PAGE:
Gov't 'insincere, deceitful' in its crime-fighting approach - Phillips
Dr Peter Phillips
Opposition Leader Dr Peter Phillips has accused the Andrew Holness-led government of being insincere and deceitful in its approach to what he described as the “bloodletting across the nation”.
Phillips said this is evident in what he said was the failure of the government to schedule and hold the critical stakeholders meeting on crime and violence affecting the country.
“The floundering and fiddling in relation to the scheduling of previously agreed meetings to address the high levels of crime and violence send a clear signal that there is no serious plan or intention to deal with the scourge,” said Phillips in a statement on Wednesday.
“The opposition has been waiting for a new meeting date from the Office of the Prime Minister (OPM) for over six weeks, and, despite our efforts, no new schedule has been offered,” Phillips added.
He noted that, arising from talks between the opposition and the government at Vale Royal in early January, it was decided that a meeting of stakeholders, involving the private sector, the church and other groups, should be held to include the views of civil society in any agreed measures to tackle crime.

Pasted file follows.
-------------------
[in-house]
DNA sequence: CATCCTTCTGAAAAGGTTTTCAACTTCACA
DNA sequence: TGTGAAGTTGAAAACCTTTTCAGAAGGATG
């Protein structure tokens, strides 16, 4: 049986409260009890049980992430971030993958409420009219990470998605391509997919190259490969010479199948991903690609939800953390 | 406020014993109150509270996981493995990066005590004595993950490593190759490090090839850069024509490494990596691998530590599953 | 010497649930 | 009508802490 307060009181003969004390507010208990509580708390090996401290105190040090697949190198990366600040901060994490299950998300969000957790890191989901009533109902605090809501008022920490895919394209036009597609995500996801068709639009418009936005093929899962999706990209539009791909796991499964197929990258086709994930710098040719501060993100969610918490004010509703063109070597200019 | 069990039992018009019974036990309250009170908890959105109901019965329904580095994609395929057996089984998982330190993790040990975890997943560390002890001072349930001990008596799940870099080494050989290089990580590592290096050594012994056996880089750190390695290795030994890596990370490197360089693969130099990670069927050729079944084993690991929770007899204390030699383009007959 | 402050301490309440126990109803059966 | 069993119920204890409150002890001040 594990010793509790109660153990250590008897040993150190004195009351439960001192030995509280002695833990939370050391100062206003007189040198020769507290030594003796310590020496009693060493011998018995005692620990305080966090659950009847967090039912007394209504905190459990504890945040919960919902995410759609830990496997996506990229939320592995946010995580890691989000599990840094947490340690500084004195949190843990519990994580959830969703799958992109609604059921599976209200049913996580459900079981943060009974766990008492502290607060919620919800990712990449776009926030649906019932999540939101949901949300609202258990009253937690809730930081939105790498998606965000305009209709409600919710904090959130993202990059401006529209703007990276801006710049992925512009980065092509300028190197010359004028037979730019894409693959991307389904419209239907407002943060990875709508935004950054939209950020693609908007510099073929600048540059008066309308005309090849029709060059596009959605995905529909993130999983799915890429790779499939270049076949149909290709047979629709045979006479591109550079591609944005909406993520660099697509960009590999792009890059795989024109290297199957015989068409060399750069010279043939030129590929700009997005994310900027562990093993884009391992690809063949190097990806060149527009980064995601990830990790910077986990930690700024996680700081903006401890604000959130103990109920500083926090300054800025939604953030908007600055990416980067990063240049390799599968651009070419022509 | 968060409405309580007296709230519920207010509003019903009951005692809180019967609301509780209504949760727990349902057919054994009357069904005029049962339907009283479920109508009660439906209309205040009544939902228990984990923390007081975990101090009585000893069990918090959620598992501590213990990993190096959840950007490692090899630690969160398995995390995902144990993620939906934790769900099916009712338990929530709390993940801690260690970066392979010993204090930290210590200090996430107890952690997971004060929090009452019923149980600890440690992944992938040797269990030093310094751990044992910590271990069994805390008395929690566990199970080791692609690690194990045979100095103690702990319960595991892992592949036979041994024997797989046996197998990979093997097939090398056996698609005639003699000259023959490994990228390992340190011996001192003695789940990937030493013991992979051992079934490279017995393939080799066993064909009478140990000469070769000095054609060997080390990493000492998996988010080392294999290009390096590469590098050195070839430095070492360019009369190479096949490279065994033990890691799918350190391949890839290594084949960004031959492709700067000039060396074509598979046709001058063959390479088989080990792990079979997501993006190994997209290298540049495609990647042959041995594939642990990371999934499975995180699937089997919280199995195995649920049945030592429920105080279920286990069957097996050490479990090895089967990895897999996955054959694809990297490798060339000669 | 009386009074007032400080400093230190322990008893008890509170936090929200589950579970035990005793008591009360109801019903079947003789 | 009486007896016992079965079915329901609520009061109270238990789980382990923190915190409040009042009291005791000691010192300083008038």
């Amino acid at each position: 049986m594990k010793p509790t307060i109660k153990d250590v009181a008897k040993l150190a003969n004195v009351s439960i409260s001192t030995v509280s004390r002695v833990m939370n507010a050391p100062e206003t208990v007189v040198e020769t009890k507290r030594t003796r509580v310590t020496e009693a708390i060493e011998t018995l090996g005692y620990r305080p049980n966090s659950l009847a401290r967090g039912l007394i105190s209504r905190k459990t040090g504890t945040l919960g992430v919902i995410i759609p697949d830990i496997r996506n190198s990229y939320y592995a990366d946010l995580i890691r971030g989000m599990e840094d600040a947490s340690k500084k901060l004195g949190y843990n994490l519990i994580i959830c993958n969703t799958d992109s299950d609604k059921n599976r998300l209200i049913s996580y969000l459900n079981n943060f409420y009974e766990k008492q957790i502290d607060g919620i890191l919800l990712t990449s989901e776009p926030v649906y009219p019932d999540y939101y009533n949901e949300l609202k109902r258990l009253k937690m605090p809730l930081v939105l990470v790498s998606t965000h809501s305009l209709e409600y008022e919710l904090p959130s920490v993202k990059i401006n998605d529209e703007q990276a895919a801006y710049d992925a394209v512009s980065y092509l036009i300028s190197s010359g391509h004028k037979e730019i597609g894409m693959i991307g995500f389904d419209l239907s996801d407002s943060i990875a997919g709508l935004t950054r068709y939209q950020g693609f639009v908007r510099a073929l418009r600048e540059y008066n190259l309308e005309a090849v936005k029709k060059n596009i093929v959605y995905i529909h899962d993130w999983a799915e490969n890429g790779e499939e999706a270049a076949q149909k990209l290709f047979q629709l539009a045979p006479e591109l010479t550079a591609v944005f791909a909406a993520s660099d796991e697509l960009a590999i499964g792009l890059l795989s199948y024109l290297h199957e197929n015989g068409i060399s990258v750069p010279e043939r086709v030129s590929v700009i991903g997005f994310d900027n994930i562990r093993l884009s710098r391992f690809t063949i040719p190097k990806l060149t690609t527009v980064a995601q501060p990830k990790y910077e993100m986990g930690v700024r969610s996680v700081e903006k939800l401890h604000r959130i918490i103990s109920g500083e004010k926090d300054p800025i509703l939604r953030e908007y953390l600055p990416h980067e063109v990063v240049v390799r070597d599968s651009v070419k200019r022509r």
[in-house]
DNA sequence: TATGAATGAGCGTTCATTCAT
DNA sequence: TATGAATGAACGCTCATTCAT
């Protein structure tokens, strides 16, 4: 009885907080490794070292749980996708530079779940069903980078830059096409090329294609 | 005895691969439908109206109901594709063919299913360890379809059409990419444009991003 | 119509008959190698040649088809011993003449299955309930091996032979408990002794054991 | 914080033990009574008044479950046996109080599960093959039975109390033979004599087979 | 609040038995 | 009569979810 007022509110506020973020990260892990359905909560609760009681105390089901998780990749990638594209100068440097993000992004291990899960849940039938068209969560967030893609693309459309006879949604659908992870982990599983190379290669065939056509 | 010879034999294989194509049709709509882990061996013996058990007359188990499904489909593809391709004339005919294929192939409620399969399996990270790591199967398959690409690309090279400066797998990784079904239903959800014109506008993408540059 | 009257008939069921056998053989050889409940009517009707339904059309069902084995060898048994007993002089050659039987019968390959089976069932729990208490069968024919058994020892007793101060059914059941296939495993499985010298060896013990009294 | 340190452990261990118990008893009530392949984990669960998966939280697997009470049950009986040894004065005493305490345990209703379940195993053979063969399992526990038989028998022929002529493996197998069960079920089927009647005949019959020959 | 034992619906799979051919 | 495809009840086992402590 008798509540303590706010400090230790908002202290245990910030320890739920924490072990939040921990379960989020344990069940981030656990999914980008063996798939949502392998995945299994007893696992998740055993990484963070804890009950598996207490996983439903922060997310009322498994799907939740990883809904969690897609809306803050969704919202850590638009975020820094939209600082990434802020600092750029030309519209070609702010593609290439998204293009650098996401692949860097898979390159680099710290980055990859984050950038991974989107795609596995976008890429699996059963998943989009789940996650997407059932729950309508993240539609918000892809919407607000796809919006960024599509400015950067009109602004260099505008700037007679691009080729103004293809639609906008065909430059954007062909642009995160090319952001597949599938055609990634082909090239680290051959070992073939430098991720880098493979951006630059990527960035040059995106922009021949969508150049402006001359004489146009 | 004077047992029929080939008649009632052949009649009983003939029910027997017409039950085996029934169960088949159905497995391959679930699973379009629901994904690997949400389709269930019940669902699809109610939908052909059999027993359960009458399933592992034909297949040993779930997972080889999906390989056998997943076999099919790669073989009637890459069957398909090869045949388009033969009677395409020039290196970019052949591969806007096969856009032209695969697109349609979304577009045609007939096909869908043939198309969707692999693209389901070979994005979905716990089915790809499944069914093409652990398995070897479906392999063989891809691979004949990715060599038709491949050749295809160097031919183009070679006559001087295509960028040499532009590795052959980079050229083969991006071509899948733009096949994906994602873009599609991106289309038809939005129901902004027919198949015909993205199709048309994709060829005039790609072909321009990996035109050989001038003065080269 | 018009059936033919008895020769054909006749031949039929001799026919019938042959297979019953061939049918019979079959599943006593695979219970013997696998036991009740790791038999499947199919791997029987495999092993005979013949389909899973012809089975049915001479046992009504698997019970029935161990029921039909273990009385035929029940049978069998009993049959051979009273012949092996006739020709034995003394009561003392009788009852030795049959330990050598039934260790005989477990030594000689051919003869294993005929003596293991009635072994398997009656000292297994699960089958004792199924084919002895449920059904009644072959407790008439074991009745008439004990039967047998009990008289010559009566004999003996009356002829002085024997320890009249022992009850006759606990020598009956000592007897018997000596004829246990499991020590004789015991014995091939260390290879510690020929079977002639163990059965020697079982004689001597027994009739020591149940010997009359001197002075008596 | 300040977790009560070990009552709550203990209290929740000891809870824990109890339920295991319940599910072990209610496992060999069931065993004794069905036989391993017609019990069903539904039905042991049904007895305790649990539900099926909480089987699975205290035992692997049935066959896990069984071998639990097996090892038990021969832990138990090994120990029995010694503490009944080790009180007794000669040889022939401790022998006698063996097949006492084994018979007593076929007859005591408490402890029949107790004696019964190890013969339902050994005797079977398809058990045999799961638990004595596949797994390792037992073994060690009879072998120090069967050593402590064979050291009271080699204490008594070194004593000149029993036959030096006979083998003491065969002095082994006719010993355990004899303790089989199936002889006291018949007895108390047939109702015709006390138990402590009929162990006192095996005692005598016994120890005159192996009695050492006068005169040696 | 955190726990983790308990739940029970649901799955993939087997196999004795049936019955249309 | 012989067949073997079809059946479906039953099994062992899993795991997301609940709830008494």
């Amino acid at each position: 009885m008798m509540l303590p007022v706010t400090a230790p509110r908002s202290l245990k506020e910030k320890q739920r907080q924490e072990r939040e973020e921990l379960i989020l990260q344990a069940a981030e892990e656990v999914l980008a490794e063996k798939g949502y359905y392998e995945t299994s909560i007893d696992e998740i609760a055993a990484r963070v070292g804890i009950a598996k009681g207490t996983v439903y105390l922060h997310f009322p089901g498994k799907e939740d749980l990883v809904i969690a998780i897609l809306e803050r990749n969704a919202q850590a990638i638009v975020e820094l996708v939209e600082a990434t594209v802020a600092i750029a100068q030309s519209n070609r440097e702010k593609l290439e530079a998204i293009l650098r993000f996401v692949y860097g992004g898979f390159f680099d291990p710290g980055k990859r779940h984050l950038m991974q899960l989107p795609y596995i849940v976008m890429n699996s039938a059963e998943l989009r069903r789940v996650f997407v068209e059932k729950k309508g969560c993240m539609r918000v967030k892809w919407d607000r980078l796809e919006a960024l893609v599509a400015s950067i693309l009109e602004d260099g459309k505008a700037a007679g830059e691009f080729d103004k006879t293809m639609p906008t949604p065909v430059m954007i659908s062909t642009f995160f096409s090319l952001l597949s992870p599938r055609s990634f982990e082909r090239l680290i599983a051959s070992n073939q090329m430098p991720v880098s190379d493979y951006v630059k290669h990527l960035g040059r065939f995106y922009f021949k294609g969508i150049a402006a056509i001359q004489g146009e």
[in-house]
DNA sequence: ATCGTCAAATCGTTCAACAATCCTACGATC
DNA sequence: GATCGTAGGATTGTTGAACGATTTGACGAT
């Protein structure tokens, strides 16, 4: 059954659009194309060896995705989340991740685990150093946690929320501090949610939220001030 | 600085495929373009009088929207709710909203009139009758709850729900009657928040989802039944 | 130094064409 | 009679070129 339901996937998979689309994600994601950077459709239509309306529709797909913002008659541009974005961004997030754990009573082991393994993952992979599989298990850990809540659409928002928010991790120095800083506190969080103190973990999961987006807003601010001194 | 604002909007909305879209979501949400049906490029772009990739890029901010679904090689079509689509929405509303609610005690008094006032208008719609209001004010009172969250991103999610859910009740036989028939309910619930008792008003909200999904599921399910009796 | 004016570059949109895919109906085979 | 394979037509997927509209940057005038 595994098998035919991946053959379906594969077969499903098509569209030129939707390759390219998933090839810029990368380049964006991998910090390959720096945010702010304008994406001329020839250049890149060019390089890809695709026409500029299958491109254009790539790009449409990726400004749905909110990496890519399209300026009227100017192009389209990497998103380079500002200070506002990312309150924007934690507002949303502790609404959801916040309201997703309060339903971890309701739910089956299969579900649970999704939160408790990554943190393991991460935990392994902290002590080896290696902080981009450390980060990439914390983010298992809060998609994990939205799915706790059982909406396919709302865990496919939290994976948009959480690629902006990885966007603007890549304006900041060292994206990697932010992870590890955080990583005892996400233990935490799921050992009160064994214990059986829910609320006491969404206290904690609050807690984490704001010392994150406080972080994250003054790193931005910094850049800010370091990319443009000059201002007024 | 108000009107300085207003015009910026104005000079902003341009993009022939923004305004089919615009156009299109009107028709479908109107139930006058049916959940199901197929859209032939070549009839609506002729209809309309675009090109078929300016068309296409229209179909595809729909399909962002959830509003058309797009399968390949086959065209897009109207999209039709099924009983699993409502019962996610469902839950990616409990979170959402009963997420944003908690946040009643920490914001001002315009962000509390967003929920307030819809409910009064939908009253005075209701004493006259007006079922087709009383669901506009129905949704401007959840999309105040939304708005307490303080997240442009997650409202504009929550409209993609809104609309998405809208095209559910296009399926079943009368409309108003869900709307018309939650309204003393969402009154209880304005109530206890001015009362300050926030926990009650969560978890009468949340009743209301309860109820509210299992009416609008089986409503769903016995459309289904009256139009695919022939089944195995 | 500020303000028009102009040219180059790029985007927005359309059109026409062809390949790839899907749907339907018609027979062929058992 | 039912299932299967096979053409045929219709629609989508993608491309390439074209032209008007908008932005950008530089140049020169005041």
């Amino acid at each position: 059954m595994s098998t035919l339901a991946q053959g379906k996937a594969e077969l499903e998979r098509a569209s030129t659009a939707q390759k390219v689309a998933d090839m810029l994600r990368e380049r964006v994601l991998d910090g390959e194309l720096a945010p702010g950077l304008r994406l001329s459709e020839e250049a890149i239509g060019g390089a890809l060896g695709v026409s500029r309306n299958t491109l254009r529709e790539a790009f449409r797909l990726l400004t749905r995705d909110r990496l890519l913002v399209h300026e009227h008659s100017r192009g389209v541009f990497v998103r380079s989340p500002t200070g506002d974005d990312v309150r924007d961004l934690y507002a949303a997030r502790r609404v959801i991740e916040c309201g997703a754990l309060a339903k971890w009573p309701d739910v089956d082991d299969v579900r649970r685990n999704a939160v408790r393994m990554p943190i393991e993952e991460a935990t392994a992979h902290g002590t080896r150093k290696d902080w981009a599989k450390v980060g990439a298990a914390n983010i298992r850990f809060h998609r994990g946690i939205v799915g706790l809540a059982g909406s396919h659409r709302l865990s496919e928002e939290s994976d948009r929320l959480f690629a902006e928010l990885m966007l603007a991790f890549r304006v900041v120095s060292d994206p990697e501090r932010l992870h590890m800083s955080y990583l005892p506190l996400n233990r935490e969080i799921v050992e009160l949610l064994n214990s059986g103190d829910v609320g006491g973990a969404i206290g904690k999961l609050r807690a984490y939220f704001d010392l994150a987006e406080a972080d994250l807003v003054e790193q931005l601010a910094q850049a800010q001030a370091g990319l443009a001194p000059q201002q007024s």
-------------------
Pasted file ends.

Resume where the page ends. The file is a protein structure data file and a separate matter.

“We had a good meeting, it was a frank exchange of views and we insisted that the discussions needed to be broadened. We came out of the meeting with a date set to meet with other stakeholders (but) this was cancelled by the government,” Phillips noted.
He said the opposition then put forward three alternative dates but was told by the OPM that those dates were not workable because the administration needed time to prepare for the tabling of the budget.
Phillips said the government is yet to put forward another date.
“This government is not interested in building a national consensus against crime,” the opposition leader asserted.
He noted that a decision was also taken for a meeting to be held involving the Leader of Opposition Business in the Senate and Shadow Minister of Justice, Senator Donna Scott Mottley, and Attorney General Marlene Malahoo Forte to explore new legislation or strengthen existing laws to enhance the crime fighting apparatus. However, he said nothing has come of this.
“The continued talk and no action from the prime minister would suggest a lack of seriousness on the part of government in addressing the state of affairs relating to crime control. Therefore, they cannot ascribe blame to anyone, especially the opposition for the new wave of crime, including in Westmoreland,” Phillips said.
He said the opposition “stands ready and willing to work along with the government and all stakeholders in the interest of Jamaica and the safety of our people.”